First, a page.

dudebro music reviews are useless. many music reviews are paid for and as a result are basically advertisements instead of anything worthwhile.
i dont care about fandango and i like to pretend he doesnt exist. i say good for him being able to do his thing but who cares.
Ok, go listen to more conservatory recital jazz albums then, fucking cuck.
Nothing as long as you realize it's intended to be listened differently from other jazz. It's just a new style of Smooth Jazz, barely canon.
It's like "Hey I heard you like Flying Lotus, so here's an album made just so you can say you have a favorite jazz album of the year!"
This is what jazz purists actually believe. kek. Off to the Lincoln Center with you.
Whoever wrote this doesn't know what they're talking about. I haven't even heard of Kamasi.
I bet whoever reviewed this only listens to standards and 80's post-bop
Or you know, just Miles Davis and John Coltrane like every jazz expert.
Anyways are these reviewers from /mu/ or something? What's the point of following them and referencing them by name? Every board is the fucking same.
The Epic is really good. It's not the most inventive piece of Jazz music, but it's very well contructed and the musicianship is top notch.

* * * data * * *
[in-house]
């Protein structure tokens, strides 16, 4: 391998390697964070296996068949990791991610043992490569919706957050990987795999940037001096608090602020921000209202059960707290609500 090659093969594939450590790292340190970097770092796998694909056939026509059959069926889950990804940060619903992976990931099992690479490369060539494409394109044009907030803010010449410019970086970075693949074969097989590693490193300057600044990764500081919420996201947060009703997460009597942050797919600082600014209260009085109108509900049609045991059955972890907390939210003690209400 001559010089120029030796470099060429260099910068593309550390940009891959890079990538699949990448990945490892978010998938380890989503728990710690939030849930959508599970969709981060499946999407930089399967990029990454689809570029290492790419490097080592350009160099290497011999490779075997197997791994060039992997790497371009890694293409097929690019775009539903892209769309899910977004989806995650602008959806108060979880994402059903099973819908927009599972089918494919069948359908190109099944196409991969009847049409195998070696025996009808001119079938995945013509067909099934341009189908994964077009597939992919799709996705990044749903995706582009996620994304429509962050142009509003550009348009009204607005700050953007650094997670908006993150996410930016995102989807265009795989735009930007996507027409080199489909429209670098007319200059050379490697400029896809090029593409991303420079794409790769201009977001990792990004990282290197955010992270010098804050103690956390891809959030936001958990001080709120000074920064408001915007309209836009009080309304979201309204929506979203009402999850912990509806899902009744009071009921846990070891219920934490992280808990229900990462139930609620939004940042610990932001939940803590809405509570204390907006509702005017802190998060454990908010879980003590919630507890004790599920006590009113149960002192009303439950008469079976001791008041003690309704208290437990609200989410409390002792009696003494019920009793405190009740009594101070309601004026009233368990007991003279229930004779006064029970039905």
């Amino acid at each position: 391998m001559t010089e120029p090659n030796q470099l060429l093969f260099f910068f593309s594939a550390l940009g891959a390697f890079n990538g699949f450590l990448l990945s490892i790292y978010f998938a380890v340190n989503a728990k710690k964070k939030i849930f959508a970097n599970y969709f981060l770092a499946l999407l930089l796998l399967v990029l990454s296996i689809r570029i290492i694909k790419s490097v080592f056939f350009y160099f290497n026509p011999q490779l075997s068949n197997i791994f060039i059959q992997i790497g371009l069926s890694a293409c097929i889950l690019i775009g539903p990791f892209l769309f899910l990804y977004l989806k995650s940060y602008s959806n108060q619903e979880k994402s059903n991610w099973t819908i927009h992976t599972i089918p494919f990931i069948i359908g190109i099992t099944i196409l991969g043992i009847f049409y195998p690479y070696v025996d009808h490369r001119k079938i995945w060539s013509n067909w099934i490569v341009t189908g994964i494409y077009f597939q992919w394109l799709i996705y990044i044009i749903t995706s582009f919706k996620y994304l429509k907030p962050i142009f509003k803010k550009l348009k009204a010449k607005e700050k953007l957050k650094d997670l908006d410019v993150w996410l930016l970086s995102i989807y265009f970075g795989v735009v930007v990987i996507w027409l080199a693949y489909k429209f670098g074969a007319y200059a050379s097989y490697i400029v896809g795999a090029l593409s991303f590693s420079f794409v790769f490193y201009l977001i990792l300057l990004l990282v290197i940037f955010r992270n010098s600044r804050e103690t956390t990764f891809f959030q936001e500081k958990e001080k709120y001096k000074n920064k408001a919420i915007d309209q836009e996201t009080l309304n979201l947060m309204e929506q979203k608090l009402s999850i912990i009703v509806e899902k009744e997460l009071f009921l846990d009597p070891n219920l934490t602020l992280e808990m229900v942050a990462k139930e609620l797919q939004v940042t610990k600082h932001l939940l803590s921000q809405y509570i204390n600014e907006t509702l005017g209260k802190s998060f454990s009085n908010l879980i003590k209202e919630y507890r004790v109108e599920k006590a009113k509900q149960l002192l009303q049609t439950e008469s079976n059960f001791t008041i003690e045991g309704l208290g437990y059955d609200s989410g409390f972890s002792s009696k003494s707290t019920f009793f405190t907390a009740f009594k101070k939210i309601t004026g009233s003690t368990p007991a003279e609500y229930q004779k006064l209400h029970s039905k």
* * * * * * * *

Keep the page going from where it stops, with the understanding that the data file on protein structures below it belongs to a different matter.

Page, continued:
While it is in no way my favorite jazz album, it deserves recognition.
>David Virelles is super straight ahead though
What David Virelles albums have you heard? What have you heard him play on as a sideman? Anyway- Listen to Continuum because it's obvious you haven't.
It's debatable I suppose but my point is that this album seems to be created for, and marketed specifically to non-jazz fans.
That doesn't mean it's bad, it doesn't mean you're a non-jazz fan or poser or whatever if you like it. It doesn't even mean it's a bad thing to the jazz industry. It just means I think it was conceived, created, packaged, and marketed to cater to more mainstream listeners and it's succeeding marvelously.
You brainfeeder jazz casual trolls are pathetic. Do you really think anyone who doesn't like this smooth jazz garbage is some Wynton Marsalis purist.
If anything one criticism against this album is that it's not daring enough. It takes shallow pastiches of different styles of jazz and waters them down for ease of consumption of people that don't really listen to jazz.
You make no fucking sense whatsoever.
>Do you really think anyone who doesn't like this smooth jazz garbage is some Wynton Marsalis purist.
Nothing about this is smooth jazz, this was a heavy album imo. The next thing you'll be saying is Austin Peralta is adult contemporary.